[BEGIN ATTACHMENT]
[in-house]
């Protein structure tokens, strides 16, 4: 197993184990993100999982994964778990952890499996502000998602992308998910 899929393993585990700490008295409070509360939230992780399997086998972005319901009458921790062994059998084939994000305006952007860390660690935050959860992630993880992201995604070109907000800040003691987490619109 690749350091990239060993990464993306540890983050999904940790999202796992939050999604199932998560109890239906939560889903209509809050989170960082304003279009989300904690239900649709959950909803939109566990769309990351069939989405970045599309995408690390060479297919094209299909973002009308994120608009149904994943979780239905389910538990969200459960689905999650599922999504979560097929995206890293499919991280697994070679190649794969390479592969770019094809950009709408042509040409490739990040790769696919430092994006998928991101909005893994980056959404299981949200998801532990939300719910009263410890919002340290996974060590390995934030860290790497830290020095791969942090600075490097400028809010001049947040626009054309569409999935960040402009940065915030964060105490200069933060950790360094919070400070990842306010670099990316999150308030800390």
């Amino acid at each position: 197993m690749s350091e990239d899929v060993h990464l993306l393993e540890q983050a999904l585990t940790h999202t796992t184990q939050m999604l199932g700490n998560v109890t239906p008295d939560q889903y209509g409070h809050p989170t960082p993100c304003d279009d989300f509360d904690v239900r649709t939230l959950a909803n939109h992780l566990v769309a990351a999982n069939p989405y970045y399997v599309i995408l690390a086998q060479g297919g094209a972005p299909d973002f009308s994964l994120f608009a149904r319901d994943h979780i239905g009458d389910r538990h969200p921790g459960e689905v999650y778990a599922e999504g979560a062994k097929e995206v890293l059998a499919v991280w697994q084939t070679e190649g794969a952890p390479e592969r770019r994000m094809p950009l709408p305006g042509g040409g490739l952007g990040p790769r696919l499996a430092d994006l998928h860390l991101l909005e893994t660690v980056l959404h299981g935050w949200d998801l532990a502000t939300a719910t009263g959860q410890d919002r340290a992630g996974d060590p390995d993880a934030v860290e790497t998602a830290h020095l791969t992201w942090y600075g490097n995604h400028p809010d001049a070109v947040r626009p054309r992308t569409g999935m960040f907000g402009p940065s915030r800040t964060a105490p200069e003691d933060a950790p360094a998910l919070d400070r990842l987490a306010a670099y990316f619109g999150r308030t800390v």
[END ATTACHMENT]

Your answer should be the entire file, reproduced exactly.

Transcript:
[in-house]
């Protein structure tokens, strides 16, 4: 197993184990993100999982994964778990952890499996502000998602992308998910 899929393993585990700490008295409070509360939230992780399997086998972005319901009458921790062994059998084939994000305006952007860390660690935050959860992630993880992201995604070109907000800040003691987490619109 690749350091990239060993990464993306540890983050999904940790999202796992939050999604199932998560109890239906939560889903209509809050989170960082304003279009989300904690239900649709959950909803939109566990769309990351069939989405970045599309995408690390060479297919094209299909973002009308994120608009149904994943979780239905389910538990969200459960689905999650599922999504979560097929995206890293499919991280697994070679190649794969390479592969770019094809950009709408042509040409490739990040790769696919430092994006998928991101909005893994980056959404299981949200998801532990939300719910009263410890919002340290996974060590390995934030860290790497830290020095791969942090600075490097400028809010001049947040626009054309569409999935960040402009940065915030964060105490200069933060950790360094919070400070990842306010670099990316999150308030800390």
């Amino acid at each position: 197993m690749s350091e990239d899929v060993h990464l993306l393993e540890q983050a999904l585990t940790h999202t796992t184990q939050m999604l199932g700490n998560v109890t239906p008295d939560q889903y209509g409070h809050p989170t960082p993100c304003d279009d989300f509360d904690v239900r649709t939230l959950a909803n939109h992780l566990v769309a990351a999982n069939p989405y970045y399997v599309i995408l690390a086998q060479g297919g094209a972005p299909d973002f009308s994964l994120f608009a149904r319901d994943h979780i239905g009458d389910r538990h969200p921790g459960e689905v999650y778990a599922e999504g979560a062994k097929e995206v890293l059998a499919v991280w697994q084939t070679e190649g794969a952890p390479e592969r770019r994000m094809p950009l709408p305006g042509g040409g490739l952007g990040p790769r696919l499996a430092d994006l998928h860390l991101l909005e893994t660690v980056l959404h299981g935050w949200d998801l532990a502000t939300a719910t009263g959860q410890d919002r340290a992630g996974d060590p390995d993880a934030v860290e790497t998602a830290h020095l791969t992201w942090y600075g490097n995604h400028p809010d001049a070109v947040r626009p054309r992308t569409g999935m960040f907000g402009p940065s915030r800040t964060a105490p200069e003691d933060a950790p360094a998910l919070d400070r990842l987490a306010a670099y990316f619109g999150r308030t800390v």